Improving Economic Opportunity in America: A Discussion with Raj Chetty

Improving Economic Opportunity in America: A Discussion with Raj Chetty

With Robert Doar

AEI, Auditorium
1789 Massachusetts Avenue NW
Washington, DC 20036
Contact Information

For more information, please contact Andrew Smith at, 202.862.5937.

Event Summary

Friday at AEI, Stanford’s Raj Chetty discussed his economic mobility research. He showed how absolute mobility (the percentage of children who make more than their parents did at age 30) has fallen substantially over the past 40 years. While this general trend is disturbing, there is wide variation across different geographic regions, implying there are possible solutions. Dr. Chetty discussed how childhood exposure to less economically mobile communities has a causal effect on outcomes. He looks to direct future research on five variables correlated to higher or lower absolute mobility: segregation, income inequality, family structure, social capital, and education. Lastly, he discussed his research on which higher education institutions best serve low-income populations.

The Peterson Institute for International Economics’ Jason Furman noted that policymakers should consider relative versus absolute mobility and its implications for those above the poverty line who still populate the bottom half of the income distribution. He advocated for policies that do not rely on relocating low-income Americans. The University of Maryland’s Melissa Kearney argued that culture affects upward mobility, although she acknowledged the difficulties with quantifying culture and using policy to address it. Finally, AEI’s Robert Doar highlighted the value of increasing access to administrative data, improving struggling neighborhoods, and encouraging two-parent families.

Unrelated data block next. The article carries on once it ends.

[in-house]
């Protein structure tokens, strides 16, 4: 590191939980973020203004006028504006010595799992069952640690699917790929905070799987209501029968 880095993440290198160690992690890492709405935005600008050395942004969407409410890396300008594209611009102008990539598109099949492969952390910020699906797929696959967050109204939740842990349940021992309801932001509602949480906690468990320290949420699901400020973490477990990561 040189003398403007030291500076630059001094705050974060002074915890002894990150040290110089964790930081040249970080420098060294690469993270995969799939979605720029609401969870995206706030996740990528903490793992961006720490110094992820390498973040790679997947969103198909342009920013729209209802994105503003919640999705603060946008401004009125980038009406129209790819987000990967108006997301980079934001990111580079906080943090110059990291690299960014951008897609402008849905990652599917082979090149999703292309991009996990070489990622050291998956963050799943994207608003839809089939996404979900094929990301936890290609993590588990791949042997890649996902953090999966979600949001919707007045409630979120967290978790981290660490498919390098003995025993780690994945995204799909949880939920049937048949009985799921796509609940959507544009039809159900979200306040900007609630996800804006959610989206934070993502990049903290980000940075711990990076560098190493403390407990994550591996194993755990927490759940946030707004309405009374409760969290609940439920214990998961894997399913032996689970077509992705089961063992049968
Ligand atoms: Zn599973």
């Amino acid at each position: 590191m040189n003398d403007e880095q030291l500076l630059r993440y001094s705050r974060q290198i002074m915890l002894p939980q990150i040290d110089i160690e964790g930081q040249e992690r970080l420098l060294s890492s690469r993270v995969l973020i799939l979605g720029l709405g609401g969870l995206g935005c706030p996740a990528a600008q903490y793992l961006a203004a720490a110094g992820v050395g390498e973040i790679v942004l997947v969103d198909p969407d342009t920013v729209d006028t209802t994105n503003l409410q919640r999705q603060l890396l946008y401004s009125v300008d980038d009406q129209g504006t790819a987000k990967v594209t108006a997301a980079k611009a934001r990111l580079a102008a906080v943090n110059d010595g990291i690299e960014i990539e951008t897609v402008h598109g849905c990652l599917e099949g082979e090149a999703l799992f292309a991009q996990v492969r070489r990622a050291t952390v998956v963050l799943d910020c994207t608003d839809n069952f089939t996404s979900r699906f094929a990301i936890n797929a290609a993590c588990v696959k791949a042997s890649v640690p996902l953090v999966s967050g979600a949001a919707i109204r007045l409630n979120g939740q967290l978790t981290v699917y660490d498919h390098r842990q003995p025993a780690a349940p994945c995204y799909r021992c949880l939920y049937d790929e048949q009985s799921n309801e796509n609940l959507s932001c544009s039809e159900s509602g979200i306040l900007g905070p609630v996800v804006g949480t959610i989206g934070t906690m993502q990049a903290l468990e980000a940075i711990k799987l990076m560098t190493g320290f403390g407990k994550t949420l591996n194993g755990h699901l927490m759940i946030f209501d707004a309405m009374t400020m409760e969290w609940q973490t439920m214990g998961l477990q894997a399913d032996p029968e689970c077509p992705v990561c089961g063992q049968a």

Kyle Craft and Emily Stearns

Event Description

Experts and policymakers across the political spectrum are focusing more and more on how to increase opportunity for low-income Americans. No researcher has contributed more to this debate than Raj Chetty, the recipient of a MacArthur “genius” award and the John Bates Clark Medal. Dr. Chetty’s Equality of Opportunity Project has focused on detailing the state of the American dream and learning from the cities, neighborhoods, and schools that have managed to foster upward mobility to inform public policy. What are the most important factors in helping low-income Americans move up?

Join AEI for a discussion of Dr. Chetty’s cutting-edge research and its implications for policy with experts in antipoverty policy, including Jason Furman, the former chairman of the Council of Economic Advisers.

Join the conversation on social media with #ChettyatAEI.

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